It\’s nearly 3 am, and I\’m having one of those sleepless nights, where
my mind is racing with new ideas and lists of things I have to do. I
know (from experience) that I won\’t get back to sleep until I\’ve
written things down. And while I\’m at it, I decided to blog about one
of these new ideas.
For several months I\’ve been contemplating a shift in my career from
pure startup entrepreneur to venture capitalist. I\’ve been studying the
history of venture capital and have learned that many of the pioneers
of the industry and many of the leading VCs today don\’t just look for
deals, but they create them. They help form companies, generate
business plans, recruit management, and act in many ways like
founders–they just don\’t often run the companies.
This appeals to me a great deal. In fact, it is really what I\’ve been
You always hear about how much venture capital is out there, and that
there is more capital than there are good ideas or good teams. Business
2.0, one of my favorite magazines, just interviewed 11 VCs to discover which idea they are most anxious to invest in right now,
if only they can find a team to execute on it. Someone emailed this
article to me and suggested that we could implement something like this
so that angel investors could list the ideas that they are hoping to be
able to fund. I love this idea, and we\’re going to experiment with it
I\’m adding David Hornik to my Blog Roll. He is a venture capitalist
with August Capital (and helped with the Six Apart investment) and is
one of the best VC bloggers I\’ve found so far. He made one post about time management for VCs at 4 am. You gotta love that.
Here\’s a post by Hornik–the best post I\’ve ever seen on the value of attending conferences.
If you want to learn more in less time than in any other way: go to
If you are an entrepreneur and want to understand how smart VCs are in terms of financial wheeling and dealing, read this summary of the Intermix Media deal by VC Bill Birnhaum.
Like many entrepreneurs, you\’re probably either great at technology or
marketing, but you leave the finance stuff to others. This can be a
costly mistake. Invest a lot of time talking to investors and
entrepreneurs to get an idea for what kind of deals and terms are out
A report shows that early stage funding is increasing.
$1.3 billion in venture capital flowed into early stage companies in
the second quarter up from $830 million in the first quarter. I keep
hearing that VCs are doing more early stage deals, but this is the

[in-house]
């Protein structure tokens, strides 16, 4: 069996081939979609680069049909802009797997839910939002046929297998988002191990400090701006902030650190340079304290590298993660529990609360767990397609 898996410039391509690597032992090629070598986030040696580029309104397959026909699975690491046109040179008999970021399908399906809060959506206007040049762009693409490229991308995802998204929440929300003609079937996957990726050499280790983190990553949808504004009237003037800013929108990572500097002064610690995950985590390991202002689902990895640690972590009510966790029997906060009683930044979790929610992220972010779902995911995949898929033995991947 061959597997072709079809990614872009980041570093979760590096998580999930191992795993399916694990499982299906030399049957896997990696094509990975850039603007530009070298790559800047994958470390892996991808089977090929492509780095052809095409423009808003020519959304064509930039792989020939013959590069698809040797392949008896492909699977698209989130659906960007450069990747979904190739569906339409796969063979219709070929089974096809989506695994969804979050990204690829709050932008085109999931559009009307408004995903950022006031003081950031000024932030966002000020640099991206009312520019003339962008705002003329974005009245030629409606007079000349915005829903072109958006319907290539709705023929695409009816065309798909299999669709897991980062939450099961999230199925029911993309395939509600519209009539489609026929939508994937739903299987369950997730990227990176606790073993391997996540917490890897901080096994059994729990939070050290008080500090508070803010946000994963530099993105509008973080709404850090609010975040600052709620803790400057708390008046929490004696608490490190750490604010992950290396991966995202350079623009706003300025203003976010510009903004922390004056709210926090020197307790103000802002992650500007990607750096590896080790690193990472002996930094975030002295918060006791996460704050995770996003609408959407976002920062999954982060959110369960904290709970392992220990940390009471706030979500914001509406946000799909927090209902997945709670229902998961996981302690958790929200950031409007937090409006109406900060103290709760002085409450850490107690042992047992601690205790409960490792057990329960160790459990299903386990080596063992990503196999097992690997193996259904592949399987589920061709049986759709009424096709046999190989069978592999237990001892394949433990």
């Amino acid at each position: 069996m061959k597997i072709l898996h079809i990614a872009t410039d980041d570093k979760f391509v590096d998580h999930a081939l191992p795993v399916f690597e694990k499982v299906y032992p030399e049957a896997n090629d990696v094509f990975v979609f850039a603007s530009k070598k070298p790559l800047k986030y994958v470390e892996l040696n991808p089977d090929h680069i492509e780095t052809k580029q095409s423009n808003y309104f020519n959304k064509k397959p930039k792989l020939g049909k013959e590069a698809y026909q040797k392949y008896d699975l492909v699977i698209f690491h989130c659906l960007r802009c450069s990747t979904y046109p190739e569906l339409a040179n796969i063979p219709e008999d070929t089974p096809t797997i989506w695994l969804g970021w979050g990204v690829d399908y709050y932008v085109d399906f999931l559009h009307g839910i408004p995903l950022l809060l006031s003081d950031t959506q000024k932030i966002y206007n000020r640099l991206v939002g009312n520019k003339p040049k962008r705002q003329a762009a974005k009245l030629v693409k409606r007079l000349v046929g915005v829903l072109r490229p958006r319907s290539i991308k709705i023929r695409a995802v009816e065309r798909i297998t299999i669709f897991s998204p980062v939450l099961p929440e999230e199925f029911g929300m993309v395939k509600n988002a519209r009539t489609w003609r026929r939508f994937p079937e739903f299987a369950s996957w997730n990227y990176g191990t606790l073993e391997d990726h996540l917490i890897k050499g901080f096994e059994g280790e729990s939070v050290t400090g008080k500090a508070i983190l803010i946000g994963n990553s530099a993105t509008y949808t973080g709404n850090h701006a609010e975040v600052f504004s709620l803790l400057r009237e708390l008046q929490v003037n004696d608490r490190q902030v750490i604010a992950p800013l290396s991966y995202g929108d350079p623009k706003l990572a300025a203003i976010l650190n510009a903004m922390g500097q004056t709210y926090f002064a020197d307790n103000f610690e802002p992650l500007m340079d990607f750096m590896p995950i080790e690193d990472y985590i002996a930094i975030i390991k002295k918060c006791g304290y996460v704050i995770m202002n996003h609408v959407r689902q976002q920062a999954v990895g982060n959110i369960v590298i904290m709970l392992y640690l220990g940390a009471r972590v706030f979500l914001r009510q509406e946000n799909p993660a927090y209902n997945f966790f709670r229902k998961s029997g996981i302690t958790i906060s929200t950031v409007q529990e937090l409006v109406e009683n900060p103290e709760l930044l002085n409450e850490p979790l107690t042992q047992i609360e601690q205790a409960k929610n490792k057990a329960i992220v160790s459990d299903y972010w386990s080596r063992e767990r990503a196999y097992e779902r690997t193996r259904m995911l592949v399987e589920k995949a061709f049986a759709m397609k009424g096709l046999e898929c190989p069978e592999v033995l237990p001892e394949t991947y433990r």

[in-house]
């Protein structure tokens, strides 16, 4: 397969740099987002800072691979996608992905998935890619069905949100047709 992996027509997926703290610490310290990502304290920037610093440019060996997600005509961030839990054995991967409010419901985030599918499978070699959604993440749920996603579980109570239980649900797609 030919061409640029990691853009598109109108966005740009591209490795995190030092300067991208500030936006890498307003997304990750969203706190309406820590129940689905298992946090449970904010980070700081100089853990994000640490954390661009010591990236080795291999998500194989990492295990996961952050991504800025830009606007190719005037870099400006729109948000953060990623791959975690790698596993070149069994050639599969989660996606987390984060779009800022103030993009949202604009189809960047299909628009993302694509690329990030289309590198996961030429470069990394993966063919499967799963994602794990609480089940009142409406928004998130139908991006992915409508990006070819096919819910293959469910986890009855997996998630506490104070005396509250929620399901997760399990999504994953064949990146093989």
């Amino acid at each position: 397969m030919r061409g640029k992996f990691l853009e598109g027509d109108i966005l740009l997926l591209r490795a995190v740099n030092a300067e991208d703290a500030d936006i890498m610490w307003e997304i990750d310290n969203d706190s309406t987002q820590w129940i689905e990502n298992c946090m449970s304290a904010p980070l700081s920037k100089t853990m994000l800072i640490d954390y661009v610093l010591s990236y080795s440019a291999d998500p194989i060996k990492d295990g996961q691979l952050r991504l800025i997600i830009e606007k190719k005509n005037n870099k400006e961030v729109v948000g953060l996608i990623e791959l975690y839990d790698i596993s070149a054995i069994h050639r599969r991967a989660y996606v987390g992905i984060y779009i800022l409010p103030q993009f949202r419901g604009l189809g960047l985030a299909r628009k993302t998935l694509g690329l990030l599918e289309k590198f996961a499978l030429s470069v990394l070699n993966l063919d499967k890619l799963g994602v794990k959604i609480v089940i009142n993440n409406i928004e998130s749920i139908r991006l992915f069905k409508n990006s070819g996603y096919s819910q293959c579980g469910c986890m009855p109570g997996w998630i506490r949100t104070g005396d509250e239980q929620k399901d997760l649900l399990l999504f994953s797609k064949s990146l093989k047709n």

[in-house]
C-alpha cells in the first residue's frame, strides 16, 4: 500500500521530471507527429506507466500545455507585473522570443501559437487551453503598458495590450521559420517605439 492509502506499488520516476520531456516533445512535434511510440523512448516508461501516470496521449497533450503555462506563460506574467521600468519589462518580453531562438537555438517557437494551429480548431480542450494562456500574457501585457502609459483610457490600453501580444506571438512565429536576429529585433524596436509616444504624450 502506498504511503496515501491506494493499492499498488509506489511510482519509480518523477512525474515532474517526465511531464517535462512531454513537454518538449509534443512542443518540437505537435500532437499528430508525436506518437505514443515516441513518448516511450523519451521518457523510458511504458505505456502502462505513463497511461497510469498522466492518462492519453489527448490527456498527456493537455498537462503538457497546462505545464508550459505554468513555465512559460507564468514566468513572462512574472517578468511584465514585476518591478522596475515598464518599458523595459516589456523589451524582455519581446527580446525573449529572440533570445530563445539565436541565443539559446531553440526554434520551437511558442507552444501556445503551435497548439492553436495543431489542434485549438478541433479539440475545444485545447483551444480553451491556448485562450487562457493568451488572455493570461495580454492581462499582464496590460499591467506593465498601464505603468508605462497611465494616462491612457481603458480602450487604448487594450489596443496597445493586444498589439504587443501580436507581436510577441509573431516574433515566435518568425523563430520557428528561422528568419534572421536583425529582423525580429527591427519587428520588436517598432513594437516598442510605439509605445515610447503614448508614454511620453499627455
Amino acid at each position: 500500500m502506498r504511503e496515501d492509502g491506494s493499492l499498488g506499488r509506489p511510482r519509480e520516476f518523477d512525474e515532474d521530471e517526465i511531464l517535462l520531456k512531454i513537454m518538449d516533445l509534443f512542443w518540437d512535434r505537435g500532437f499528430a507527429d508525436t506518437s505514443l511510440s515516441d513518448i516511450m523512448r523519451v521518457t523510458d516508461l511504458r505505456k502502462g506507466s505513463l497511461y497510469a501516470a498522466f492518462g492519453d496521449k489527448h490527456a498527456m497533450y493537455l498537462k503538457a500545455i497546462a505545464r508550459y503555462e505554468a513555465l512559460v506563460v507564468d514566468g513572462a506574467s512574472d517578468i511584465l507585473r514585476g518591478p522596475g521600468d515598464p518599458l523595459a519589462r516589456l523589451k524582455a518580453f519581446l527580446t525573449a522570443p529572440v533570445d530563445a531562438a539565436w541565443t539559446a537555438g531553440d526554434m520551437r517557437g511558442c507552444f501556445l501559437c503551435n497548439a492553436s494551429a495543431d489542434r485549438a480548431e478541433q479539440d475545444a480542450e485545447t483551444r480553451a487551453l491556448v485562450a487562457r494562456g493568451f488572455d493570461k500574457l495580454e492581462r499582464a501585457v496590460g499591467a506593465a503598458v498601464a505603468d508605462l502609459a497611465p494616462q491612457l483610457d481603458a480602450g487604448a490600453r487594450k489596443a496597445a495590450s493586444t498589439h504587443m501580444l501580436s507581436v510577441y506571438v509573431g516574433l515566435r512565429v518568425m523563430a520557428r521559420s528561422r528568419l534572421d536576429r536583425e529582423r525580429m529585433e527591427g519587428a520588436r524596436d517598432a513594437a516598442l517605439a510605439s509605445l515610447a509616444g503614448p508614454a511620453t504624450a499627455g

first report I have seen that bears this out.
Still, the 750 companies funded by VCs are a tiny number compared to
probably 10-15,000 that are funded each quarter by angel investors
(including friends and family, doctors and dentists and first-time and
serial angels). That is why there is such a need for FundingUniverse.com to match local entrepreneurs with local angels.
According to Angel Investing (p. 146), a book published in 2000 by two Harvard
Business School professors, "In the United States, angels invest in
Ben Kou (a former Utah guy) from socalTECH sent me two great links yesterday:
Congratulations to the folks at LogoWorks who have received $9.3 million in venture funding from Benchmark Capital (one of the very best VC firms I know of) and Shasta Ventures–both based in Silicon Valley.
FundingUtah.com got its 100th
angel investor yesterday. More than $75 million in funds are now
available from Utah angels who want to invest in Utah companies. And
370 entrepreneurs have registered, posting 92 business plans so far. New plans are posted every week.
The Utah Angels, Utah\’s oldest
organized angel investing group, voted recently to use FundingUtah.com
as its source of deals. We have added functionality to allow their
Yesterday there was a panel discussion at the annual Edison conference
(for inventors and entrepreneurs) on how to raise seed capital. It was
moderated by David Bradford, partner at Greenberg Traurig, the 8th largest law firm in the nation. David is also my partner in FundingUniverse.com.
Panelists included myself, Blake Modersitzki of UV Partners and Michael
Keene, former Chief Science Advisor to two Utah governors.
In preparing for the discussion I read through all my markups in Angel
Investing, the excellent book that every entrepreneur and every angel
investor should read about capital. Here are some of the facts and
quotes I wanted to share:
- Angels fund 30-40 times more companies than VCs, but they do much smaller deals.
In the biggest VC funding round since 2000, Vonage, a leader in voice over IP telephone solutions raised $200 milllion
led by Bain Capital in Boston. It will be very interesting to watch
Vonage vs. Skype. Check out the Mary Meeker quote about Skype in this